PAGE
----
Category: Political Science

Page: 272

View: 2276

Based on the author's thesis (Ph. D.)--Vanderbilt University, 2007.
Posted in Political Science

A Community Organizer's Tale

People and Power in San Francisco

Author: Mike Miller

Publisher: Heyday

ISBN: 9781597141185

Category: History

Page: 292

View: 520

The Rise and Fall of the multi-issue Mission Coalition Organization is recounted in A Community Organizer's Tale, a richly detailed story of people power set in San Francisco's predominantly Latino Mission District. Employing strategies inspired by community organizer Saul Alinsky and the Deep South civil rights movement, the organization defeated urban renewal, negotiated jobs for the unemployed, and protected low-income tenants from exorbitant rents until it was ultimately weakened by federal "Model Cities" funding. Embodying the concept, recently returned to the public eye by its proponent Barack Obama, that "change comes from below" and combining colorful stories, lessons on organizing for social and economic justice, public policy analysis, a keen eye for American politics, and reflection on democratic theory, this is a thoughtful and hopeful antidote to cynicism, apathy, and powerlessness. Book jacket.
Posted in History

Revolutionary Mothering

Love on the Front Lines

Author: Mai'a Williams,Loretta Ross

Publisher: PM Press

ISBN: 1629632457

Category: Social Science

Page: 272

View: 1399

An anthology that gives access to the voices of mothers of color and marginalized mothers Revolutionary Mothering: Love on the Frontlines is an anthology that centers mothers of color and marginalized mothers' voices—women who are in a world of necessary transformation. The challenges faced by movements working for antiviolence, anti-imperialist, and queer liberation, as well as racial, economic, reproductive, gender, and food justice are the same challenges that marginalized mothers face every day. Motivated to create spaces for this discourse because of the authors' passionate belief in the power of a radical conversation about mothering, they have become the go-to people for cutting-edge inspired work on this topic for an overlapping committed audience of activists, scholars, and writers. Revolutionary Mothering is a movement-shifting anthology committed to birthing new worlds, full of faith and hope for what we can raise up together. Contributors include alba onofrio, Alexis Pauline Gumbs, Ariel Gore, Arielle Julia Brown, Autumn Brown, Cheryl Boyce-Taylor, China Martens, Christy NaMee Eriksen, Claire Barrera, Cynthia Dewi Oka, Esteli Juarez Boyd, Fabielle Georges, Fabiola Sandoval, Gabriela Sandoval, H. Bindy K. Kang, Irene Lara, June Jordan, Karen Su, Katie Kaput, Layne Russell, Lindsey Campbell, Lisa Factora-Borchers, Loretta J. Ross, Mai'a Williams, Malkia A. Cyril, Mamas of Color Rising, Micaela Cadena, Noemi Martinez, Norma A. Marrun, Panquetzani, Rachel Broadwater, Sumayyah Talibah, Tara CC Villaba, Terri Nilliasca, tk karakashian tunchez, Victoria Law, and Vivian Chin.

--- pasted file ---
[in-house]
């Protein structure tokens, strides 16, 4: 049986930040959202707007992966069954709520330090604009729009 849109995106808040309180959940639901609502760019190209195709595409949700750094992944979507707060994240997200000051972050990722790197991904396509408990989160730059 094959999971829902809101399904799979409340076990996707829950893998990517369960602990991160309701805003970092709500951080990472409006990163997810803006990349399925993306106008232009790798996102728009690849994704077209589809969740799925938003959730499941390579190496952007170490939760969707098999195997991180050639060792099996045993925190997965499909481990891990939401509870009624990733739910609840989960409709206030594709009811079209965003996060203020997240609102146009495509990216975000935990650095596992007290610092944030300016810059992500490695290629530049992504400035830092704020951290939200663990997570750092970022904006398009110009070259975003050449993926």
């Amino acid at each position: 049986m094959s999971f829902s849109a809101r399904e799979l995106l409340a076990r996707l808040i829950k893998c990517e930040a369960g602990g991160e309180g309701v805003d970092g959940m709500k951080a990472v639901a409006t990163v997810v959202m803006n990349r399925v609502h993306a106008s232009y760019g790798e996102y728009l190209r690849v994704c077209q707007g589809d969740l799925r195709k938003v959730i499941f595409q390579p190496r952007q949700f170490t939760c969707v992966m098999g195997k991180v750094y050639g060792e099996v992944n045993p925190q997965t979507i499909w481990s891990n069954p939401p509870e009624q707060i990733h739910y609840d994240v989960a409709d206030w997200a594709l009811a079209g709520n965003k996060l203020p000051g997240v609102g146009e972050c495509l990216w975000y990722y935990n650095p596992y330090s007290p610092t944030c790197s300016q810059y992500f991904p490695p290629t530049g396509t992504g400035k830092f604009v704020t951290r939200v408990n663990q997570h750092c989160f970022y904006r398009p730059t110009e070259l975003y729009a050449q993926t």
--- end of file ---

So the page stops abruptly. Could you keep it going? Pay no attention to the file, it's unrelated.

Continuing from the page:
Posted in Social Science

Hillary Clinton's Race for the White House

Gender Politics and the Media on the Campaign Trail

Author: Regina G. Lawrence,Melody Rose

Publisher: Lynne Rienner Pub

ISBN: 9781588266705

Category: Political Science

Page: 277

View: 5450

Senator Hillary Clinton won 18 million votes in 2008 - yet she failed to secure the Democratic nomination. This book looks at how Hillary Clinton came so close to breaking the glass ceiling in US politics, and what her experience portends for future female candidates in the media-saturated game of presidential politics.
Posted in Political Science

The Vietnam War in American Memory

Veterans, Memorials, and the Politics of Healing

Author: Patrick Hagopian

Publisher: Univ of Massachusetts Press

ISBN: 1558499024

Category: History

Page: 553

View: 3313

A study of American attempts to come to terms with the legacy of the Vietnam War, this book highlights the central role played by Vietnam veterans in shaping public memory of the war. Tracing the evolution of the image of the Vietnam veteran from alienated dissenter to traumatized victim to noble warrior, Patrick Hagopian describes how efforts to commemorate the war increasingly downplayed the political divisions it spawned in favor of a more unifying emphasis on honoring veterans and promoting national "healing."
Posted in History

Black Women in White America

A Documentary History

Author: Gerda Lerner

Publisher: Vintage

ISBN: 0679743146

Category: History

Page: 630

View: 3935

Compiles letters, articles, and essays on the racial and sexual oppression of Black women in America and the ways in which they have managed to survive in a white-dominated society
Posted in History

Waiting 'Til the Midnight Hour

A Narrative History of Black Power in America

Author: Peniel E. Joseph

Publisher: Macmillan

ISBN: 9780805083354

Category: History

Page: 399

View: 5222

A history of the Black Power movement in the United States traces the origins and evolution of the influential movement and examines the ways in which Black Power redefined racial identity and culture.
Posted in History

Do All Lives Matter?

The Issues We Can No Longer Ignore and the Solutions We All Long For

Author: Wayne Gordon,John M. Perkins

Publisher: Baker Books

ISBN: 149341075X

Category: Religion

Page: 96

View: 1830

Something is wrong in our society. Deeply wrong. The belief that all lives matter is at the heart of our founding documents--but we must admit that this conviction has never truly reflected reality in America. Movements such as Black Lives Matter have arisen in response to recent displays of violence and mistreatment, and some of us defensively answer back, "All lives matter." But do they? Really? This book is an exploration of that question. It delves into history and current events, into Christian teaching and personal stories, in order to start a conversation about the way forward. Its raw but hopeful words will help move us from apathy to empathy and from empathy to action. We cannot do everything. But we can each do something.
Posted in Religion